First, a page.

Home Investment NWSL lacks cameras and investment for VAR to fix refereeing

NWSL lacks cameras and investment for VAR to fix refereeing

by Janessa Lee

The National Women’s Soccer League (NWSL) has had its fair share of controversies and blunders when it comes to the implementation of Video Assistant Referee (VAR) technology. While the Premier League also faced a VAR blunder recently, the NWSL’s challenges with the technology are ongoing and have had major implications on the league’s playoff race.

One of the biggest issues with VAR in the NWSL is the lack of sufficient technology to aid referees in making the right decisions. Unlike other leagues that have access to two-dimensional lines and semi-automated offside technology, NWSL referees are often left to make crucial offside calls without definitive angles. This lack of technology hampers their ability to make accurate decisions and often leads to controversies.

In a recent match between Racing Louisville and the Chicago Red Stars, a penalty decision was overturned after a lengthy VAR review. The decision was shocking because there appeared to be no evidence to support the determination of a clear and obvious error. The lack of sufficient video evidence made it difficult for the referee to overturn the initial call, which looked to be a penalty. This incident highlights the challenges faced by NWSL referees due to the limited technology available.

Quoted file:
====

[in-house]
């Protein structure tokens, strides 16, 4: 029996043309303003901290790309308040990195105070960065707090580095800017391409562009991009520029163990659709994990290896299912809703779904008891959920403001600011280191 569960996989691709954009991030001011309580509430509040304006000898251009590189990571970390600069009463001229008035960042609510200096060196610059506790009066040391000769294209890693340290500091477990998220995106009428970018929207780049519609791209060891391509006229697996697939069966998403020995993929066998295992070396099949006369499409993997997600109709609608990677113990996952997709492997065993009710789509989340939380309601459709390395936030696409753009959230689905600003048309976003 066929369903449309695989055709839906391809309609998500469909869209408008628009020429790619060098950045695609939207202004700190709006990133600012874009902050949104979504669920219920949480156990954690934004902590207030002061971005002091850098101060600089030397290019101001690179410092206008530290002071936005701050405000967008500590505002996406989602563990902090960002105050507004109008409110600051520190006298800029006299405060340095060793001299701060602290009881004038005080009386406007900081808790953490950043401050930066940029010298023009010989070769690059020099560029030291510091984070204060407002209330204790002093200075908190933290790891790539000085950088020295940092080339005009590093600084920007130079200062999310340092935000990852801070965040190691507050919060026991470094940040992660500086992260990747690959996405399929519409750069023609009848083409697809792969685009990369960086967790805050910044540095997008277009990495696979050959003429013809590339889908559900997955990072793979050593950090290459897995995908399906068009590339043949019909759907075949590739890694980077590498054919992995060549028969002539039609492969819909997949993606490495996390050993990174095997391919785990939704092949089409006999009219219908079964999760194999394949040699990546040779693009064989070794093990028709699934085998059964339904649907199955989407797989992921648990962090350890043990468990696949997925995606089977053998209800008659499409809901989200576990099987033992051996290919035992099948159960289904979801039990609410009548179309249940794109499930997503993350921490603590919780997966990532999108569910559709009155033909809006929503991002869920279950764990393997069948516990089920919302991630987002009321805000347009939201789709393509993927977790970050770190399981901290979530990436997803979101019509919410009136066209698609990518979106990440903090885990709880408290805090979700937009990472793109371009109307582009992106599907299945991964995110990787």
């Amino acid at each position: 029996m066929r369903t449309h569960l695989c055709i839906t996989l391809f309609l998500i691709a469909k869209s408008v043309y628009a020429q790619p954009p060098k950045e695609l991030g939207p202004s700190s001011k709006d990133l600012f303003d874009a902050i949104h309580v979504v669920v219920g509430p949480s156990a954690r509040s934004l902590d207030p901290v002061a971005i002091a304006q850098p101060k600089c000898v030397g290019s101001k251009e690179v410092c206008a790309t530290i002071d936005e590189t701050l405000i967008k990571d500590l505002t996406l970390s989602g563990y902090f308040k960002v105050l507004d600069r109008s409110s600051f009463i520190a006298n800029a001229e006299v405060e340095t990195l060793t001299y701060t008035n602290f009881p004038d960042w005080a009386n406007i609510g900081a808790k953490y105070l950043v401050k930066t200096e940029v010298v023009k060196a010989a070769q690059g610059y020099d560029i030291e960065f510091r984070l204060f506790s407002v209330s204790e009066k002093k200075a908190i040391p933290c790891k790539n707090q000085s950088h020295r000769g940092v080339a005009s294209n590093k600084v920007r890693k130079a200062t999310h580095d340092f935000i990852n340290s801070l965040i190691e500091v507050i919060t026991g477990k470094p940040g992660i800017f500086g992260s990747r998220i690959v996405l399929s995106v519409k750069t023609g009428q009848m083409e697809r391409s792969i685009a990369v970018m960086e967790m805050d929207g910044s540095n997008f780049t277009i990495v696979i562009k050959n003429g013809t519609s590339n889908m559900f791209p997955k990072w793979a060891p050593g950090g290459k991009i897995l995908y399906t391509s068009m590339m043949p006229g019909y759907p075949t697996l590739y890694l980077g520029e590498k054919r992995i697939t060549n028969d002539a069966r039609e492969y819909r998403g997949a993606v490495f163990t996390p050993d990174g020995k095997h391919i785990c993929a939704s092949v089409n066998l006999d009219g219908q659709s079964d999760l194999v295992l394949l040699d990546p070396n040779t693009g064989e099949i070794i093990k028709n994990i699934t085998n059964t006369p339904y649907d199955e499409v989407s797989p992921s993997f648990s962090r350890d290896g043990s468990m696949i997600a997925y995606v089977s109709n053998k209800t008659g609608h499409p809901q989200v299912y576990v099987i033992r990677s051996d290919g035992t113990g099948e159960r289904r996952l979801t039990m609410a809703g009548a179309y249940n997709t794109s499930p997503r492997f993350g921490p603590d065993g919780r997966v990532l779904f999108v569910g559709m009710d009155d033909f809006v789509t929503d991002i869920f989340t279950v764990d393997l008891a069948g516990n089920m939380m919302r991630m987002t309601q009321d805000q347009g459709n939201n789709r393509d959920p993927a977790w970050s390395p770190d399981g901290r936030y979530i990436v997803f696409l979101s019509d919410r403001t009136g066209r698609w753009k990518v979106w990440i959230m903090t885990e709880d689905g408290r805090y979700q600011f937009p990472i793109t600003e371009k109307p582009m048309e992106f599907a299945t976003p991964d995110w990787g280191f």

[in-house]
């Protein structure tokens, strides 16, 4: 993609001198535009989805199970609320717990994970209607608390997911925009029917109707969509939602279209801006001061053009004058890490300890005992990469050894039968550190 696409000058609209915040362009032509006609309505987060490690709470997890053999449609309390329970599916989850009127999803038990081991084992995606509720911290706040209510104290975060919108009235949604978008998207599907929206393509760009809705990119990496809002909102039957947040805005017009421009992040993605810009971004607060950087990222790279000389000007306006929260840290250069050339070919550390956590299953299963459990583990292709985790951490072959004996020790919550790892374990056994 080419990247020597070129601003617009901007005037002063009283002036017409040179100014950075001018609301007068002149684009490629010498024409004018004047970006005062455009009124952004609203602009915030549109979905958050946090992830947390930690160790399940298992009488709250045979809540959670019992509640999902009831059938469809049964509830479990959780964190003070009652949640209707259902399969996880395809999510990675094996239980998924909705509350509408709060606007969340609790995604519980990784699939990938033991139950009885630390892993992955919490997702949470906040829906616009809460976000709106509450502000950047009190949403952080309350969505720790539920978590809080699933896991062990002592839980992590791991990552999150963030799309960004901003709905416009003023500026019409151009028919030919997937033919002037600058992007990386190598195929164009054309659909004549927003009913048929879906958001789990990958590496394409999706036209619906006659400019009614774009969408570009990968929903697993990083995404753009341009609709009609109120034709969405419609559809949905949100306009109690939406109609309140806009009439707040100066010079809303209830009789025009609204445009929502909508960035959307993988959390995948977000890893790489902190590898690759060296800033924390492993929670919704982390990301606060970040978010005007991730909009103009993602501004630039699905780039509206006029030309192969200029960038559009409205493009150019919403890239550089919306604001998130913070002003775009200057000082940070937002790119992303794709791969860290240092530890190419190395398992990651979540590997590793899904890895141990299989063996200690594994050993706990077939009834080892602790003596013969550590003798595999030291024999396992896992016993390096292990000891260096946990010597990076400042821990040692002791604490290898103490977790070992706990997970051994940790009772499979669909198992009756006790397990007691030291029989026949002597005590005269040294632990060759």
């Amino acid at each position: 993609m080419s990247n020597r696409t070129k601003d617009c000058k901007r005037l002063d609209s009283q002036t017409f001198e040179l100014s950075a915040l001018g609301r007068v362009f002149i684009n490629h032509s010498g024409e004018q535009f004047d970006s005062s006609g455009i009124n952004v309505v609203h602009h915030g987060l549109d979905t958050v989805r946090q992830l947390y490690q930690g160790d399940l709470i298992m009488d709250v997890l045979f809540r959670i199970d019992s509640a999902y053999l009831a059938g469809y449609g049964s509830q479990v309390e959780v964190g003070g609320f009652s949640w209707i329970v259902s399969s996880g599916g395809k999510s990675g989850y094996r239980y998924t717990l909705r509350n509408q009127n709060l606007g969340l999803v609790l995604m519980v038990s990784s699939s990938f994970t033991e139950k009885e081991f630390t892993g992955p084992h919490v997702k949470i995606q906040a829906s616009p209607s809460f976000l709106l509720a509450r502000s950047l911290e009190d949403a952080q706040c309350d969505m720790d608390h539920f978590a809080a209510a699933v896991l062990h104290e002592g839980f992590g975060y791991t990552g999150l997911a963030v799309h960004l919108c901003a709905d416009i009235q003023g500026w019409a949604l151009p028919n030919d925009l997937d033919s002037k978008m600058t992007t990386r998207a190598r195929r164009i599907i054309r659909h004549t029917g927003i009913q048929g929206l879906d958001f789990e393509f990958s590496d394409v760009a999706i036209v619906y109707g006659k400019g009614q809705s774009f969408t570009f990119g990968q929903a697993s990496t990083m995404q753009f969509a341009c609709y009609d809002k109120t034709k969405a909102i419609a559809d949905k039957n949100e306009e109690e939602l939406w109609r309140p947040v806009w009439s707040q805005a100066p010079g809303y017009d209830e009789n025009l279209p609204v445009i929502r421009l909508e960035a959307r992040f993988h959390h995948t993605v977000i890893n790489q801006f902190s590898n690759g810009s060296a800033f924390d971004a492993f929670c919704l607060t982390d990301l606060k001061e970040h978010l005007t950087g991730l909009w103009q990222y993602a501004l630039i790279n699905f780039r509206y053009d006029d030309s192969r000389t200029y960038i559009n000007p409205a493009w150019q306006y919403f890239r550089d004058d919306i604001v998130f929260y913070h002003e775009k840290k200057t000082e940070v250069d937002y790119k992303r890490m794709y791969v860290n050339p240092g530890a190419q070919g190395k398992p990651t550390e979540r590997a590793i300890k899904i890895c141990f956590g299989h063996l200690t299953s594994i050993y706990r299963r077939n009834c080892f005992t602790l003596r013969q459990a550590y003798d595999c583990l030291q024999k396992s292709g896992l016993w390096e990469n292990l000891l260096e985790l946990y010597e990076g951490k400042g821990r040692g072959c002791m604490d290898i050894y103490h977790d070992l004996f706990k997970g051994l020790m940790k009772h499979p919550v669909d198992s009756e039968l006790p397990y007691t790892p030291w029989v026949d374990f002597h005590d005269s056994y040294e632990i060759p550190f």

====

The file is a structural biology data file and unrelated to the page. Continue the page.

Another incident involved a goal review where a referee asked for a different angle to determine if a player had interfered with an opponent. However, no other angle was shown, and the goal was eventually awarded. This again showcases the limitations of the technology available and the need for better camera angles and equipment.

While VAR is meant to be a solution to improve officiating, it has become a complicating factor in the NWSL. The league has made some improvements, such as upgrading cameras and fiber transmission, but it still falls short of the technological standards set by other leagues. Premier League games, for example, are captured by at least 30 cameras, while NWSL games typically have six or 14 cameras, depending on the broadcast.

The issues with VAR in the NWSL can be partly attributed to the league’s inadequate media rights deal. The league relies on the owner/operators of each franchise and sponsorship money to produce games, unlike other leagues where media rights deals cover the costs. The NWSL is currently in search of a new media rights deal, which could potentially provide the funds needed to invest in better technology and improve the VAR system.

VAR has been a step towards greater accountability in the NWSL, but it requires continued training and investment in technology to truly improve the process. The league’s next media rights deal will play a crucial role in determining the future of VAR and the overall broadcast quality of NWSL games. As the league aims to become big-time, it needs to prioritize technological advancements to ensure accurate and fair officiating.

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